The term “Cuban lunch” came into use before WWI, during the Spanish-American War. A Cuban Lunch was a soldiers rectangular chocolate ration, and the slang term held on in common use.
When looking to make a rectangular chocolate bar after the war, the Paulin Chambers company adopted the term for their new confection, which was chock full of Spanish peanuts.
To hold the bar, a red fluted wrapper was used, and NOTHING else. Yes, back in the day, bars were not individually wrapped in cellophane. That modern food development came along after the 1950’s, to improve shelf life and the safety of Canada’s food chain.
At it’s main plant, located at 311 Ross Street, Winnipeg, the Paulin Chambers plant dutifully churned out the 5cent bars for decades longer than other bars of similar size.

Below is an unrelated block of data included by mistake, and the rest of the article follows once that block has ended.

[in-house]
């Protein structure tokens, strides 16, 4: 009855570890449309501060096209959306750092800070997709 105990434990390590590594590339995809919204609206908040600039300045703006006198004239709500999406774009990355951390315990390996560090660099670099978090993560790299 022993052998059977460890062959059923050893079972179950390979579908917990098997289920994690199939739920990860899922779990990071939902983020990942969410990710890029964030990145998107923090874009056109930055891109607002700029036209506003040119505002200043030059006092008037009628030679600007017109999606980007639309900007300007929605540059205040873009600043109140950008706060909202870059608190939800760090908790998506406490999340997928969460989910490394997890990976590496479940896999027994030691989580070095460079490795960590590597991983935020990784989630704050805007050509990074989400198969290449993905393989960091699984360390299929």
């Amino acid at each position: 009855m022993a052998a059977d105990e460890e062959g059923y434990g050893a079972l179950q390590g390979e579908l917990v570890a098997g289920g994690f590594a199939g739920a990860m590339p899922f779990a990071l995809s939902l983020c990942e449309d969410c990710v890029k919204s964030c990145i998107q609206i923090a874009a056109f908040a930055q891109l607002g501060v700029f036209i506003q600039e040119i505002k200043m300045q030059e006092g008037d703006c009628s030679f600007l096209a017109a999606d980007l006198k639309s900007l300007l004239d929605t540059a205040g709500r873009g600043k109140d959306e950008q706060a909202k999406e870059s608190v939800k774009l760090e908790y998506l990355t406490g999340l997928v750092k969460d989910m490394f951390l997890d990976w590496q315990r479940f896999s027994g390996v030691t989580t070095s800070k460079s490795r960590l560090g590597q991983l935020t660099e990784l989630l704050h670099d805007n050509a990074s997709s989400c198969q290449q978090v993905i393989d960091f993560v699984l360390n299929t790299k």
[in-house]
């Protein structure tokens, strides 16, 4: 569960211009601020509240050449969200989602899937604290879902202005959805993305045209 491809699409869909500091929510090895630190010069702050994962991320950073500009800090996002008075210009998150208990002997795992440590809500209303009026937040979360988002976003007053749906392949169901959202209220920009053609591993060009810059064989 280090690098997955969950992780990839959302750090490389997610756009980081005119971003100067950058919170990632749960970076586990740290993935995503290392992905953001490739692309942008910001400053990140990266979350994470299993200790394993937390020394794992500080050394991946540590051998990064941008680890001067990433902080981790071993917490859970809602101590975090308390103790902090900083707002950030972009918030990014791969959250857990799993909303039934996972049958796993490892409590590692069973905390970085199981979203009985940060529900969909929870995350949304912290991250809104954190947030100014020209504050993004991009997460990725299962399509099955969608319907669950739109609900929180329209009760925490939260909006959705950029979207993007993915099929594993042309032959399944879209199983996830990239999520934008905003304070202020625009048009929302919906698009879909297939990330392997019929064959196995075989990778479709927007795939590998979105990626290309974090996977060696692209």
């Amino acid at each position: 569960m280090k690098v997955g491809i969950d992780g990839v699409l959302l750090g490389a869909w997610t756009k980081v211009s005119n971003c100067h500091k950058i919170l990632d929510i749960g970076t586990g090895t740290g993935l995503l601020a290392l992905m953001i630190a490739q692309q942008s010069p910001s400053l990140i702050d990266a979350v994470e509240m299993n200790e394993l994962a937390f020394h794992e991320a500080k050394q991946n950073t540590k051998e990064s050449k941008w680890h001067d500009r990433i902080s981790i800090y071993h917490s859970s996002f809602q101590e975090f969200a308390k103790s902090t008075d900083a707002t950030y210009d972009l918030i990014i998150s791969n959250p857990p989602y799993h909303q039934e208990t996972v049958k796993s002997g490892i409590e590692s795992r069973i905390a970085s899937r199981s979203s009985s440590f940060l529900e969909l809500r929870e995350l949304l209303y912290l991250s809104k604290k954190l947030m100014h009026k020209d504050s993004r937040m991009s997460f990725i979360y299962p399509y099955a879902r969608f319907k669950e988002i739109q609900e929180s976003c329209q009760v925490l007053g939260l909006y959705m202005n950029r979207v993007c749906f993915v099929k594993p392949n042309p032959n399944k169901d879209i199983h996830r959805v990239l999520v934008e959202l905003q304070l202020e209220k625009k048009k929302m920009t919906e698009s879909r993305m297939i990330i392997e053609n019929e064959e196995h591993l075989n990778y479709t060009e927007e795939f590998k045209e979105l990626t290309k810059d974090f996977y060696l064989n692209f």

Up until the 1970’s, the chocolate was scooped by hand into each cup, but that made way for a mechanized depositor as modern factory practices affected the making of Canada’s dry goods.
Although still bearing the name Paulin Chambers painted boldly at the top, the factory changed hands many times. However, the group working there remained the same tight knit group of 400 workers who considered themselves “family”. At one point the plant was owned by Weston foods. And lastly, by Culinar.
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